Politics of Thursday, 16 August 2012
The Former Moderator of the Presbyterian Church of Ghana, The Very Reverend Dr. Yaw Frimpong-Manso, has exhorted political leaders and their supporters to stop trading insults and threats before, during and after the December elections, to ensure peace in the country.
“We expect our politicians to debate on issues that affect the development of our nation and the improvement of the welfare of our people, particularly the poor, weak and vulnerable in society,” he said.
Very Rev Dr. Frimpong-Manso stated this at the launching of the fifth Anniversary Celebration of the Presbyterian Relief Services and Development (PRS/D), a Non Governmental Organization, which is also a wing of the Church in Accra.
He said political leaders and those vying for positions of leadership must tell the people how they would equitably distribute resources instead of attacking personalities.
Very Rev. Dr. Frimpong-Manso said the churches would continue to pray for peace and good leadership for the nation and also proclaim the love of God expressed in Jesus Christ for all disadvantaged and devastated people.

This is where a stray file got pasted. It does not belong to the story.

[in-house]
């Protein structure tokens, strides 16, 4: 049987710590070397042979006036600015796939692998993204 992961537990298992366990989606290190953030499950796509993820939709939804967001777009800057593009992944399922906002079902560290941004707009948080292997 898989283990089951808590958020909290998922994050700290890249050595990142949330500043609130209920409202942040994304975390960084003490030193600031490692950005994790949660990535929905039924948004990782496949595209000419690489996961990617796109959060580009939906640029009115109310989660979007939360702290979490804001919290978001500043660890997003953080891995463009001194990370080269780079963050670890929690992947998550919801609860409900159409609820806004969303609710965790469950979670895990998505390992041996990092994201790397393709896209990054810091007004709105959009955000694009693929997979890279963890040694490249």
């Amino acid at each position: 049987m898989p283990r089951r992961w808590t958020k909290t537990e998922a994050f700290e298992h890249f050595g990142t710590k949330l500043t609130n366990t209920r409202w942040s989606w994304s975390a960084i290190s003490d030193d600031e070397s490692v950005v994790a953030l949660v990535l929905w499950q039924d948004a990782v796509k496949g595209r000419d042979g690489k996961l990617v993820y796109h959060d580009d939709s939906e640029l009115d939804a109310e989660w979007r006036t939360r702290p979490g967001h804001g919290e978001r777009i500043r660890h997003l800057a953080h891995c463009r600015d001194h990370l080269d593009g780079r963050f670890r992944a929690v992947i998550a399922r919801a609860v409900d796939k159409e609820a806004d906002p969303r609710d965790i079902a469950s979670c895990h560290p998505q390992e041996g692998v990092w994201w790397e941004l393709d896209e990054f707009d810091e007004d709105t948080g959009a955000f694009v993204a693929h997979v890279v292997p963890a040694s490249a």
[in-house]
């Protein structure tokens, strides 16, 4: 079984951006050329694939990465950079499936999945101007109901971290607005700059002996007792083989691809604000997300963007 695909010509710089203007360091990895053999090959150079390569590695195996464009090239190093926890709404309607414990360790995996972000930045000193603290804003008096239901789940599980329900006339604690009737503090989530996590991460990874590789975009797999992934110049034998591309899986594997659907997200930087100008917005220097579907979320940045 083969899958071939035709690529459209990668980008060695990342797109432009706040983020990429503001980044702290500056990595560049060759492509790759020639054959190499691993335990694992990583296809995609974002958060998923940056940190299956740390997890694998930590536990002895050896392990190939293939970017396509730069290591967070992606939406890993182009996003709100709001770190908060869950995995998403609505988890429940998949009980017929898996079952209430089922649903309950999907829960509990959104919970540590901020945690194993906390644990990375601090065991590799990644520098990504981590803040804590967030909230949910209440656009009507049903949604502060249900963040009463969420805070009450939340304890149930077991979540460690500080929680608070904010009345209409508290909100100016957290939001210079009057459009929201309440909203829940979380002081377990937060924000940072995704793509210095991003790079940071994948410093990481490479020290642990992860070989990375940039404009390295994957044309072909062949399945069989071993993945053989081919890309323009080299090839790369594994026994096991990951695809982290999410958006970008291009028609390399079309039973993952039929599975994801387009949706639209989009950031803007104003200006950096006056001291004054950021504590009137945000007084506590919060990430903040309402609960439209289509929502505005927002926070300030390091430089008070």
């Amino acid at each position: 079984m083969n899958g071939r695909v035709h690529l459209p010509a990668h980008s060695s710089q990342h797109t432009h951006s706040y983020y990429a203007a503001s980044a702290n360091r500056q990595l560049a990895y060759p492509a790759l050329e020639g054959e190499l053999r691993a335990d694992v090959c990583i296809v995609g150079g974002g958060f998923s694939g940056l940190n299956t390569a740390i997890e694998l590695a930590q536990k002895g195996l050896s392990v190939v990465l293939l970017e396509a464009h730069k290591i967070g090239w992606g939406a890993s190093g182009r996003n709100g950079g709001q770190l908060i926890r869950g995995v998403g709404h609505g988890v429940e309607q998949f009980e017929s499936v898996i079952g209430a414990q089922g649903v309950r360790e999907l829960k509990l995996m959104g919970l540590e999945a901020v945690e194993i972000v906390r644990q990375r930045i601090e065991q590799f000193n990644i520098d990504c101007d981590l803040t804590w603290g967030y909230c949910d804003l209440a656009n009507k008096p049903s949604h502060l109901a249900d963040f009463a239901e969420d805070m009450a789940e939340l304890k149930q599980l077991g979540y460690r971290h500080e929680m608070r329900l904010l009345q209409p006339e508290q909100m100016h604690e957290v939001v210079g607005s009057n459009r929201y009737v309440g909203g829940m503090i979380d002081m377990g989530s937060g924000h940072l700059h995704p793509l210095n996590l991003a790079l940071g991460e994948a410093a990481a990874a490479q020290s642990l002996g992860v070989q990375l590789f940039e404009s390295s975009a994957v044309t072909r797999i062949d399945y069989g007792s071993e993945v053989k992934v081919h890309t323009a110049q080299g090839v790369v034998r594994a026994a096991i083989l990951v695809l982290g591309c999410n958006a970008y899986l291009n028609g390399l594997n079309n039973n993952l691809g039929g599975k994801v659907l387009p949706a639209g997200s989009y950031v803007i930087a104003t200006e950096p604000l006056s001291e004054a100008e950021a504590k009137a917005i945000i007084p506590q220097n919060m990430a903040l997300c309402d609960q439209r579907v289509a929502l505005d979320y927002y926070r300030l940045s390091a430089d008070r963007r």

The moderator said the church will use both prophetic and advocacy roles to help government to elevate societies from hopelessness to progress and an enhanced welfare.
Very Rev. Dr. Frimpong-Manso said that a lot of communities were without the basic needs while majority of them were living in unhealthy environmental conditions.
He, therefore, urged politicians to help such people to come out from such predicaments for them to live in good conditions of life.
Mr. Antwi-Bonsiako Sekyere, Deputy Minister of Employment and Social Welfare in a speech read for him, commended the Presbyterian Church of Ghana for the services it was rendering to disaster victims and mankind as a whole.
He urged Christians to be extra careful when discussing politics as the country prepared towards the 2012 Presidential and Parliamentary elections.
Mr. Antwi-Bonsiako Sekyere advised Christians, especially pastors and the leadership, to use their pulpits to preach peace and tranquility.